Java SE 5.0 offers finder grained control over locking and concurrency control than in previous JDK releases. This article in this months JDC Tech Tips introduces some of these utilities in the java.util.concurrent package and how they are used.
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Microsoft were originally going to include WinFS, the replacement for FAT32 and NTFS filesystems as an integral part of Vista (the operating system formally known as ‘Longhorn’), but it got pulled in order that they would not delay the shipping of Vista in 2006 (already late from previous expected release dates mind you).
Microsoft has recently annouced that they will be shipping WinFS as an add-on to XP and possibly Vista at a later point, in a series of beta releases for developers to play with and take advantage of the new file storage and searching capabilities.
This is sad because:
- WinFS was to replace the antiquated NTFS and FAT32 based file systems, which have their legacy roots firmly planted in DOS. Both of these grew from the origins of MS-DOS. DOS was a great operating system and FAT worked fine when harddrives were only 40MB in size, but now we have 250GB drives (and 4 of these in my machine gives me 1 Terrabyte of online storage!) I can’t find a thing on my drive. I also have a much diverse collection of media on my machine that I need to be able to index and search in some logical order that makes sense to me personally. WinFS was promising to be a file system replacement that addressed these issues for todays data storage.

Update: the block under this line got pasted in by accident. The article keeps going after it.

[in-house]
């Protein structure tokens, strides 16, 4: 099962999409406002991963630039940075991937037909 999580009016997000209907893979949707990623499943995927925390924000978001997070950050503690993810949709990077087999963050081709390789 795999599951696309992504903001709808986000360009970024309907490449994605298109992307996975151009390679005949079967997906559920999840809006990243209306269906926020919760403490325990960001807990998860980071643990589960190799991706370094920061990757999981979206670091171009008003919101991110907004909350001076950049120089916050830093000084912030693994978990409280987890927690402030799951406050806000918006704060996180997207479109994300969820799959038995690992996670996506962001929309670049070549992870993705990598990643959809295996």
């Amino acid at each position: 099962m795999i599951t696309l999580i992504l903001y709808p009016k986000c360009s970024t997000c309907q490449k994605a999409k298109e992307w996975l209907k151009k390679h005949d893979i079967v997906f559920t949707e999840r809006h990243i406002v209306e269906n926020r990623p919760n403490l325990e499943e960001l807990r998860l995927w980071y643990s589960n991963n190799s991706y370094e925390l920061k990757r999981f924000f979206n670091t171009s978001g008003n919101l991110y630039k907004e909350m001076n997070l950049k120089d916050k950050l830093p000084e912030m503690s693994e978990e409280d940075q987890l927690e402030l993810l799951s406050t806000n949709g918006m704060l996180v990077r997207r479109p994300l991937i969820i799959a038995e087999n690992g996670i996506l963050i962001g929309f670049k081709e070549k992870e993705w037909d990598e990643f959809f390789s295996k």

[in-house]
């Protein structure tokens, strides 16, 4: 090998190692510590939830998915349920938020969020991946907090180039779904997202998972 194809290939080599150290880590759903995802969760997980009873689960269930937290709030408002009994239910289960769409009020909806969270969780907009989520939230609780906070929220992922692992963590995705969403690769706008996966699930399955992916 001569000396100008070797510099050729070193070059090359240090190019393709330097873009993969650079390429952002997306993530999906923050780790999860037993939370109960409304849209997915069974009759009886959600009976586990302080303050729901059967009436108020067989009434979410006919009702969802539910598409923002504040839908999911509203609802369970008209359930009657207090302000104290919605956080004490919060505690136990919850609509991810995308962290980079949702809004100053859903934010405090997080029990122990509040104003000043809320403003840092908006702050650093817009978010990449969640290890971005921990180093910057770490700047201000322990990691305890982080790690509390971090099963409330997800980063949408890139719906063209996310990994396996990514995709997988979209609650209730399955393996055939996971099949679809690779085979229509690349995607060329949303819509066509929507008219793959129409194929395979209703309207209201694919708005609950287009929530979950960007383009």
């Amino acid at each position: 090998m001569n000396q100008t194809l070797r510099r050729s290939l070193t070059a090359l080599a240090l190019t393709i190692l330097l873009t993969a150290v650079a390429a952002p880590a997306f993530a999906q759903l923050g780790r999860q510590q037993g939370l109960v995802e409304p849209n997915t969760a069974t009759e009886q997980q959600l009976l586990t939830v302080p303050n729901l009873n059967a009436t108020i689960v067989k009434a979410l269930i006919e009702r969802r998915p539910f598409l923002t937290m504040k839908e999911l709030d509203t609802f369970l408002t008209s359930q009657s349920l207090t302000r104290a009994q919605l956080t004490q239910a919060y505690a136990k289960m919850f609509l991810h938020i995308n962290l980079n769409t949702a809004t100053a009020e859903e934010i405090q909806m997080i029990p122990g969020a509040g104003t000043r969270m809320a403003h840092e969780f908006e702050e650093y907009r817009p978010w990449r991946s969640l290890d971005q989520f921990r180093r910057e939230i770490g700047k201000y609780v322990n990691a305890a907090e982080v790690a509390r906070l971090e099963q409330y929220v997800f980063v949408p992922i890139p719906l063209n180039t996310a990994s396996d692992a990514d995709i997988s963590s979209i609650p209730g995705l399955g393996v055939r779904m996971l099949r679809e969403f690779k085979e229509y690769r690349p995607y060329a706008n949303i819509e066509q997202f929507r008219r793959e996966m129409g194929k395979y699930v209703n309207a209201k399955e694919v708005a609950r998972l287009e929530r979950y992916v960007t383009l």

- If WinFS is to be added as an add-on, and early beta versions are indicating that it is to be used as a service callable by an application, then this is a sad thing. Why? Because it indicates the DOS legacy filesystems are here to stay and applications have to be explicitly written to take advantage of the new filesystem storage and search capabilities. This means some of my files will be lost forever in the hierarchical structure of DOS based directories, will a smaller part of my files used by application XYZ will be stored elsewhere in this new filesystem. What sort of half-hearted solution is that? COme on Bill, I need to search all my junk on my machine, not just part of it with a particular application.
The other pressure against WinFS seeing light of day is the fact that the MSN boys have been off by themselves dreaming up Google Desktop Search type functionality, which although searching against my legacy DOS based filesystem, may offer me some hope of finding things on my machine, and therefore reduces the need for WinFS to get completed.